While North and Central Florida experience a humid subtropical climate, most of South Florida has a tropical climate. It’s the only region in the entire continental US to have such unique weather conditions.
Because the area is blessed with a tropical climate, South Florida only has two seasons: wet and dry. Miami and West Palm Beach get approximately 59 inches of rain on average. Meanwhile, cities like Fort Lauderdale and Boca Raton get between 60 and 63 inches.
Like the rest of the state, South Florida averages over 230 sunny days annually. With good weather all year round, you can enjoy the sunny ocean views and miles of picturesque beaches to the fullest.
Must-visit attractions in South Florida
There’s so much to see and discover in South Florida. Find out which attractions suit your tastes and interests. Or maybe experience something new for a change.
- South Beach, Miami Beach. Get a tan, go for a swim, or spot a celebrity in the world-famous South Beach. But that’s not all there is to do in South Florida’s most prominent beach. There’s a plethora of activities here that are suitable for all kinds of visitors and tourists. Explore the best nightlife spots or sate your every food craving in award-winning restaurants in the area.
- Miami Dade College (MDC) Museum of Art and Design. Take a deep dive into Florida’s art and culture by paying a visit to MDC’s Museum of Art and Design. This is where you’ll find thousands of exhibitions and collections from up-and-coming and renowned artists alike. Don’t forget to check out the iconic Freedom Tower which houses special collections of the museum. This structure, a prominent fixture in Downtown Miami since the mid-1920s, is a tribute of sorts to the ties between Cubans and Americans.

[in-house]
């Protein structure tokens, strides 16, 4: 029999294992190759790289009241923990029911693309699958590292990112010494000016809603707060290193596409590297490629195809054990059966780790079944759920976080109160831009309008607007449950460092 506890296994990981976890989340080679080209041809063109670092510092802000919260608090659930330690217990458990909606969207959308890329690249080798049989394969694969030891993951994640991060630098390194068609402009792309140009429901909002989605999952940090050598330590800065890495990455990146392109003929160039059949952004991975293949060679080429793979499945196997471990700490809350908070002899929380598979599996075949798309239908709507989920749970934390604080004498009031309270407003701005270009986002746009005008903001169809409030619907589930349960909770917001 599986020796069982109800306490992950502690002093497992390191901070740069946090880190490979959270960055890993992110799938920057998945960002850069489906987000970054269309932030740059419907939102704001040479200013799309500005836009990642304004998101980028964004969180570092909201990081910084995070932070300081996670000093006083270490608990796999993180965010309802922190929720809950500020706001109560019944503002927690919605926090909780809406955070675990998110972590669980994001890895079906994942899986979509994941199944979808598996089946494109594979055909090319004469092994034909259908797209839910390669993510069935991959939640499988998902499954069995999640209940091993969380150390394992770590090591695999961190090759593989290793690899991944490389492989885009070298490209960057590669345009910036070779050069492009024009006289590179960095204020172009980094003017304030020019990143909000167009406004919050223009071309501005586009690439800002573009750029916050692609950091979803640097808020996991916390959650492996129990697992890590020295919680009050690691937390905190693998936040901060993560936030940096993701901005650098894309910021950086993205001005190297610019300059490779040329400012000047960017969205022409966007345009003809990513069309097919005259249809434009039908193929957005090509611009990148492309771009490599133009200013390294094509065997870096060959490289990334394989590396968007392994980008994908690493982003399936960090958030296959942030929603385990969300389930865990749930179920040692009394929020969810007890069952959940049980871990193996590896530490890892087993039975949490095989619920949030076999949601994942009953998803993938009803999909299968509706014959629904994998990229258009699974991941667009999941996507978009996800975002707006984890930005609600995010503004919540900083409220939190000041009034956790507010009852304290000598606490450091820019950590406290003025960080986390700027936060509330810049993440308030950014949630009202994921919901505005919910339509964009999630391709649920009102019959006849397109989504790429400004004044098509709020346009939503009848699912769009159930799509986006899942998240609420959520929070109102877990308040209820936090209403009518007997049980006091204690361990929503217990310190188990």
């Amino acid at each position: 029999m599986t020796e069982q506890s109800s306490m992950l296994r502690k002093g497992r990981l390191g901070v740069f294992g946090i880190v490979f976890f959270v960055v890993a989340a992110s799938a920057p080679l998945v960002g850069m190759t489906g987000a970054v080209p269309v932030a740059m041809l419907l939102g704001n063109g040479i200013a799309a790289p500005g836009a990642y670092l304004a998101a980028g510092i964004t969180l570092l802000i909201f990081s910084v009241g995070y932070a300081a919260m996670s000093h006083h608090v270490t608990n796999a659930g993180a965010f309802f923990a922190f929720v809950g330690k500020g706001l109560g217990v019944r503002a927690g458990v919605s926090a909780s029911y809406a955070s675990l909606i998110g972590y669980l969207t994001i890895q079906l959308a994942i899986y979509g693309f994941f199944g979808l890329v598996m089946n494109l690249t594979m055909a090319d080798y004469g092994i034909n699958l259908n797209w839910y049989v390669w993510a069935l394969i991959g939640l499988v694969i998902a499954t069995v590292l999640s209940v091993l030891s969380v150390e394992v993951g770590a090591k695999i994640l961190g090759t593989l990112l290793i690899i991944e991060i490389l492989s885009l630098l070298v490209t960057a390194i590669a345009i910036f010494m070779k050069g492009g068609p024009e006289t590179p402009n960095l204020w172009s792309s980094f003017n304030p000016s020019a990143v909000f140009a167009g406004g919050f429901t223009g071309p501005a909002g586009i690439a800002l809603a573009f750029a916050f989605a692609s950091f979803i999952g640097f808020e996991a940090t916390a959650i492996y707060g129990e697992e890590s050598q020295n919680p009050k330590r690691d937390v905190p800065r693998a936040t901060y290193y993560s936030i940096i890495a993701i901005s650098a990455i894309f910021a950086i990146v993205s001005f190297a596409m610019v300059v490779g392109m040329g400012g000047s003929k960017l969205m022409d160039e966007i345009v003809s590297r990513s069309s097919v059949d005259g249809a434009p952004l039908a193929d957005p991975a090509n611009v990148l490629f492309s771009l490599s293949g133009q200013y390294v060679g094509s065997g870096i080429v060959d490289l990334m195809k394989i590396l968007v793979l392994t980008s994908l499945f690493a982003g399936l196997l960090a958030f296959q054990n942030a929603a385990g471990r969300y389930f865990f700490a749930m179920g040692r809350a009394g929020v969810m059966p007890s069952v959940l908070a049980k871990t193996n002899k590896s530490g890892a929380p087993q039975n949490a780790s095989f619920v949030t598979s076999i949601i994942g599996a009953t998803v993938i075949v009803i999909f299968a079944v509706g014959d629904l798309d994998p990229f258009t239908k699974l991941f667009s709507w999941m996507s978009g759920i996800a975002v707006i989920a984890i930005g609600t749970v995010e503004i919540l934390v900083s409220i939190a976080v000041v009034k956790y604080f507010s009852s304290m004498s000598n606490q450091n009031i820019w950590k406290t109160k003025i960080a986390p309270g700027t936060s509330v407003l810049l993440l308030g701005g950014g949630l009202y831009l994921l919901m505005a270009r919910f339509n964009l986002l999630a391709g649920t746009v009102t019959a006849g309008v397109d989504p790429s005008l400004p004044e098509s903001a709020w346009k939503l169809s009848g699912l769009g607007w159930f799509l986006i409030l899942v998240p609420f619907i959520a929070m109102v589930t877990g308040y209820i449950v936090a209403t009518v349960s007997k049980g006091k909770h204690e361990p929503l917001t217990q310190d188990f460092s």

- Edison and Ford Winter Estates, Fort Myers. Florida has a number of homes and buildings that are testaments to its storied past. One of them is the 20-acre Edison and Ford Winter Estates. According to records, Thomas Edison was so enamored with Florida’s pleasant weather and beautiful environment that he bought over 13 acres of land in Fort Myers in 1885. When Henry Ford came to visit Edison in 1914, the former understood the rationale behind the latter’s purchase. Two years later, Ford bought the adjacent land (The Mangoes) for his own home.
- Everglades National Park. No adventure in South Florida would be complete without a trip to Everglades National Park. One day isn’t enough to explore the whole area — several day trips are recommended to enjoy all of this state park’s facilities and attractions. Go boating through the swamps and grasslands to see alligators and other exotic wildlife in their natural habitat. There are also several hiking and trail paths you can traverse. If it’s your first time to visit and you don’t know where to start, check out the guided tours and book your schedule.